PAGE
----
Andrew Dys

Speeding in York before Thanksgiving? Cops give drivers turkeys, not tickets.

Thanksgiving came early to York on Tuesday. The holiday created for sharing and thankfulness came with a surprise from the police. And it came with blue lights, sirens and drivers worriedly ogling rear-view mirrors over potential speeding tickets and insurance points as officers arrived looking like a blue bad dream.

But these cops were armed not with tickets, but turkeys.

“Gonna make somebody’s Thanksgiving, right here,” said Lt. Dale Edwards of the York Police Department as the unmarked police truck he was driving roared down Congress Street.

In his sights was a 1997 Plymouth minivan, exhaust smoke covering the back. Somehow with its tired 4-cylinder engine knocking, the Plymouth was going a few miles an hour over the posted 25 MPH speed limit in downtown York. 25 MPH? Mules walk faster.

But 25 is posted as the speed limit. The radar gun in Lt. Edwards hands said the van was maybe speeding a little bit. So Edwards pulled over the van.

The somebody driving that tired van was Peggy Gayle Harris, 63. Harris is disabled.

“I’m on a fixed income,” Harris said. “I barely have enough to get by.”

Edwards asked for Harris’ license and registration, his smile as wide as Congress Street in front of the York County Courthouse where the traffic stop happened.

“Be right back,” Edwards said to Harris.

Edwards sauntered back to his police vehicle, wrote up a warning for a little over the speed limit, and walked back. He handed over the warning ticket.

“Thank you,” Harris said.

Edwards, the cop, had his other hand hanging low. It sagged from a heavy weight.

“I got something else for you,” Edwards told Harris.

“Oh, no,” Harris said. “A warning is plenty.”

Edwards pulled up his hand and in it was a frozen turkey, close to 15 pounds.

“Happy Thanksgiving,” Edwards told the astonished Harris and her equally astonished grandson in the passenger seat. “You ever need anything, you call the police. You call me. We are here to serve you. You matter, Ms. Harris.”

Harris held Edwards hands and tried not to cry.

“Best traffic stop I ever had,” Harris said. “Turkeys beats tickets every time.”

Harris was not alone Tuesday, as Edwards and Cpl. Allen Baker from the York Police Department spent the afternoon giving away turkeys donated to York and other police departments in York County by the Rev. Ronal King of Christians Feed the Hungry Ministries.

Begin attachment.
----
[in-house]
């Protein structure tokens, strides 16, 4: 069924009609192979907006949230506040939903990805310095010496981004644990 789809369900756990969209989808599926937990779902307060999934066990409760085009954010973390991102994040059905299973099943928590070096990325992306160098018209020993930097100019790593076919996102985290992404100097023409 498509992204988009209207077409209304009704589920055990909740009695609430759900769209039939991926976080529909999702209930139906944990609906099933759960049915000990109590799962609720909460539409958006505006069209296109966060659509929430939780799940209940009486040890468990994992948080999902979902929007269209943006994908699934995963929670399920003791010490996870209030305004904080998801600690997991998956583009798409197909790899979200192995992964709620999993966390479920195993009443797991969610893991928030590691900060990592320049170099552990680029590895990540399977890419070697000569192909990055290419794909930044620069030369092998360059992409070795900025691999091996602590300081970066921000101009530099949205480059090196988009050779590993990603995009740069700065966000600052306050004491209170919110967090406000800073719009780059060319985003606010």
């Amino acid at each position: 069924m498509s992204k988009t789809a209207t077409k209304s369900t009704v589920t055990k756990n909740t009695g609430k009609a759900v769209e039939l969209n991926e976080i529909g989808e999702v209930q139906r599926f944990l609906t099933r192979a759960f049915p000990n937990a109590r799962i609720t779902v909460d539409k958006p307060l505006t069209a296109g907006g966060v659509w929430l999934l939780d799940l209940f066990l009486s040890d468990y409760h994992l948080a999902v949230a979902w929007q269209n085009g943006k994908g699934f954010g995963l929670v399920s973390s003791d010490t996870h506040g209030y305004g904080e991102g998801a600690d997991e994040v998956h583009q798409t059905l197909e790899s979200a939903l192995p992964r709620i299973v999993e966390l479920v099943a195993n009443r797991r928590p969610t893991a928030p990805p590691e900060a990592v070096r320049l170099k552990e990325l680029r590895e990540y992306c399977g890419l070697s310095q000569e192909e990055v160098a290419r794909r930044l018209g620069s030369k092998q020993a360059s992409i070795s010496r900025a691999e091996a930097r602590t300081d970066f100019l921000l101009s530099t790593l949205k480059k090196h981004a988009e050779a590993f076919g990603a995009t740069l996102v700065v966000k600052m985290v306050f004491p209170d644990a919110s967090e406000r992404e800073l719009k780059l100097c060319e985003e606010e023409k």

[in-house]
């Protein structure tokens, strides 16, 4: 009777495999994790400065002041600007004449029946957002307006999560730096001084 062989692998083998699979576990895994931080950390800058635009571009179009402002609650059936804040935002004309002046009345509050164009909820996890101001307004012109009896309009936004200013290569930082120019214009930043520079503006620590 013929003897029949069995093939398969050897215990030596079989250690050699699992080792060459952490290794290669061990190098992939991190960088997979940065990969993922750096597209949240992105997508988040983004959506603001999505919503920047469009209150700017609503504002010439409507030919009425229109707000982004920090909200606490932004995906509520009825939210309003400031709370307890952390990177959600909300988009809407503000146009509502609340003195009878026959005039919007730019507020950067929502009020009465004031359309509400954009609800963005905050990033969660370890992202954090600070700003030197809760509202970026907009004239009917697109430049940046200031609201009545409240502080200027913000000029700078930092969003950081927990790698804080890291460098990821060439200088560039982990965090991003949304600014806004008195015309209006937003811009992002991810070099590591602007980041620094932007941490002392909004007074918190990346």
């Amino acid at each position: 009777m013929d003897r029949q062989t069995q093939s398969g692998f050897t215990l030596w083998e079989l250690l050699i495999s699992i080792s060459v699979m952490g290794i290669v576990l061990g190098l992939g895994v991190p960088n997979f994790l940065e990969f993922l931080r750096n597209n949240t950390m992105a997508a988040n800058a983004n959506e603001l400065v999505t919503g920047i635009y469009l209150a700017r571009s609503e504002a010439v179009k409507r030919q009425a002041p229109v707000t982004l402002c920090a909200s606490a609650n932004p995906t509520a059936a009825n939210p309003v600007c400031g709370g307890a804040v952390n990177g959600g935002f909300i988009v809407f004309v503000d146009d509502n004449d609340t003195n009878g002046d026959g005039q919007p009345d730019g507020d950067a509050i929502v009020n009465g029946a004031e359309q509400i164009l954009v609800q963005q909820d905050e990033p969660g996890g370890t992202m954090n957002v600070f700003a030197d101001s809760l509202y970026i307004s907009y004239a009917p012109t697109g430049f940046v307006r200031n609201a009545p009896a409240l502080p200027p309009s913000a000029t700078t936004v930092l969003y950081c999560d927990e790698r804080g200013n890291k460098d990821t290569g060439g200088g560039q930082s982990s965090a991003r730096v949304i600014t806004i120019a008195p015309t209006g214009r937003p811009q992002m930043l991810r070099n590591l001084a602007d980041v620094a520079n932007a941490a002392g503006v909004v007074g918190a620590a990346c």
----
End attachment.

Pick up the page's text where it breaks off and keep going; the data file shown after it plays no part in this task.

Baker and Edwards talked of police work being more about helping people than locking up bad guys. They proved it Tuesday.

York’s police officers in recent months have repeatedly shown hearts under those badges. In September, the officers in this small city of about 8,000 people threw a birthday party for kids whose mother was arrested for shoplifting. In June, York officers responding to a noise complaint at a birthday party joined in the dance in a viral video seen tens of thousands of times.

On Christmas Eve in 2014, Edwards gave out $1,000, ten $100 bills, donated by an anonymous York resident to drivers who were speeding just a bit over the limit, instead of tickets.

In August, the department and York’s residents collected 23 pallets of water and goods for Hurricane Harvey victims.

“People need to be reminded sometimes that we are on their side – we serve them,” said Edwards, who runs the community services division of the department.

On Tuesday, Edwards pulled over a driver named Margaret Henson.

“A tad too fast, ma’am,” Edwards said.

Henson held the steering wheel like it would fly away. Her hands relaxed when Edwards brought her a turkey instead of a ticket.

“God bless you,” Henson said to Edwards.

She admitted she never expected a turkey on Tuesday, and will help someone in need.

“Better than a ticket,” Henson smiled.

At another intersection, a surprised Sherry Sadler was thrilled to find that she received a warning for her driving speed, and a turkey to boot.

“I know just the needy family through church that this turkey will help,” Sadler said.

Sadler agreed that a turkey is better than a ticket any day. She had a great story to tell her husband – and everybody else, too – about the cops in York with the Thanksgiving turkeys instead of tickets.